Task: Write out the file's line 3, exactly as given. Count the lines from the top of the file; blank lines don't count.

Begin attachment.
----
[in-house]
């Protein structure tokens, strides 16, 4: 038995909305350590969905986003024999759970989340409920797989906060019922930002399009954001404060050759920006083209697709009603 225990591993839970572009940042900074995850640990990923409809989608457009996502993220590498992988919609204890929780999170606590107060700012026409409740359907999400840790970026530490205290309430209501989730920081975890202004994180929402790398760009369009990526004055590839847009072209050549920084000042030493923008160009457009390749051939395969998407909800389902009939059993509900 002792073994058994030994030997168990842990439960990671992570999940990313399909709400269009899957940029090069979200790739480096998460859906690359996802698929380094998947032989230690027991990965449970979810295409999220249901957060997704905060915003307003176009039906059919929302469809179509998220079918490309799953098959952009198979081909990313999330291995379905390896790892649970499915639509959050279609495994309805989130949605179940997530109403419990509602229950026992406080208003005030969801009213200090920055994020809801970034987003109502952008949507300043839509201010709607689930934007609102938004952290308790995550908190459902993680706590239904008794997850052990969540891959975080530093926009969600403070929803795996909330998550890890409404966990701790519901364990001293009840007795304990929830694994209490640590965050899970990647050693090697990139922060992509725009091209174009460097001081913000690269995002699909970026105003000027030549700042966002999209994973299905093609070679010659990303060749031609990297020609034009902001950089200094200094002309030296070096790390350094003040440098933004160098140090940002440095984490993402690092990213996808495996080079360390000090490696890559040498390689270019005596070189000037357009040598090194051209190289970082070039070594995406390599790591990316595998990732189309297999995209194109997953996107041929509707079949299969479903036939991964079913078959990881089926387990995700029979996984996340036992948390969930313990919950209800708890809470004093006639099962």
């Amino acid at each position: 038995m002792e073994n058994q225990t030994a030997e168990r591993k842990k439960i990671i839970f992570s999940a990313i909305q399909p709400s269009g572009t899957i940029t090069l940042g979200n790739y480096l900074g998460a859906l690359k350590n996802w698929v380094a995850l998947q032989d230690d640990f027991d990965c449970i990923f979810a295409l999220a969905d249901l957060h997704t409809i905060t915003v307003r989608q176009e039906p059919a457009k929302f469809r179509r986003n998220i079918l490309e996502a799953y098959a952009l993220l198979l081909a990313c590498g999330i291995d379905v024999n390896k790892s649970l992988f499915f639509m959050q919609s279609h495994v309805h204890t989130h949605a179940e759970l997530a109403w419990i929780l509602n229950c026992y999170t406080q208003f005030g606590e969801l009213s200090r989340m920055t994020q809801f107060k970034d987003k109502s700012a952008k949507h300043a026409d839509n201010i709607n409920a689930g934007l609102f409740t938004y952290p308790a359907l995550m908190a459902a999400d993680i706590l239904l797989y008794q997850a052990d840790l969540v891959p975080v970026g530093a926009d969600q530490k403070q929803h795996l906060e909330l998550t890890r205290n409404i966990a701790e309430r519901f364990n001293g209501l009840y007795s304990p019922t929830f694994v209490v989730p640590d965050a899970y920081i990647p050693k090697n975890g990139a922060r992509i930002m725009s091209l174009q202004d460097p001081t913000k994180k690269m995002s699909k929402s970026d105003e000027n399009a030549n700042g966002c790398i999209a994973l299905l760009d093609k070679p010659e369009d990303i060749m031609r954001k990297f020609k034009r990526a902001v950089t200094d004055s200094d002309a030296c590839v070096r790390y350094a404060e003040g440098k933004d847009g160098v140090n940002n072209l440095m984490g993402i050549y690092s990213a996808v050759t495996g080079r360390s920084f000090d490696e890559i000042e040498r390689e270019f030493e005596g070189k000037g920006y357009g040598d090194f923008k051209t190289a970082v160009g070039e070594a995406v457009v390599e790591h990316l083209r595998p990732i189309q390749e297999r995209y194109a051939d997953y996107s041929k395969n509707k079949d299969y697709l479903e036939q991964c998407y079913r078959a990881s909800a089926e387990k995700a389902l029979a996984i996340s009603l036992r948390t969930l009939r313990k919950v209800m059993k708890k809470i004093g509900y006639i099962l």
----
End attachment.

């Amino acid at each position: 038995m002792e073994n058994q225990t030994a030997e168990r591993k842990k439960i990671i839970f992570s999940a990313i909305q399909p709400s269009g572009t899957i940029t090069l940042g979200n790739y480096l900074g998460a859906l690359k350590n996802w698929v380094a995850l998947q032989d230690d640990f027991d990965c449970i990923f979810a295409l999220a969905d249901l957060h997704t409809i905060t915003v307003r989608q176009e039906p059919a457009k929302f469809r179509r986003n998220i079918l490309e996502a799953y098959a952009l993220l198979l081909a990313c590498g999330i291995d379905v024999n390896k790892s649970l992988f499915f639509m959050q919609s279609h495994v309805h204890t989130h949605a179940e759970l997530a109403w419990i929780l509602n229950c026992y999170t406080q208003f005030g606590e969801l009213s200090r989340m920055t994020q809801f107060k970034d987003k109502s700012a952008k949507h300043a026409d839509n201010i709607n409920a689930g934007l609102f409740t938004y952290p308790a359907l995550m908190a459902a999400d993680i706590l239904l797989y008794q997850a052990d840790l969540v891959p975080v970026g530093a926009d969600q530490k403070q929803h795996l906060e909330l998550t890890r205290n409404i966990a701790e309430r519901f364990n001293g209501l009840y007795s304990p019922t929830f694994v209490v989730p640590d965050a899970y920081i990647p050693k090697n975890g990139a922060r992509i930002m725009s091209l174009q202004d460097p001081t913000k994180k690269m995002s699909k929402s970026d105003e000027n399009a030549n700042g966002c790398i999209a994973l299905l760009d093609k070679p010659e369009d990303i060749m031609r954001k990297f020609k034009r990526a902001v950089t200094d004055s200094d002309a030296c590839v070096r790390y350094a404060e003040g440098k933004d847009g160098v140090n940002n072209l440095m984490g993402i050549y690092s990213a996808v050759t495996g080079r360390s920084f000090d490696e890559i000042e040498r390689e270019f030493e005596g070189k000037g920006y357009g040598d090194f923008k051209t190289a970082v160009g070039e070594a995406v457009v390599e790591h990316l083209r595998p990732i189309q390749e297999r995209y194109a051939d997953y996107s041929k395969n509707k079949d299969y697709l479903e036939q991964c998407y079913r078959a990881s909800a089926e387990k995700a389902l029979a996984i996340s009603l036992r948390t969930l009939r313990k919950v209800m059993k708890k809470i004093g509900y006639i099962l």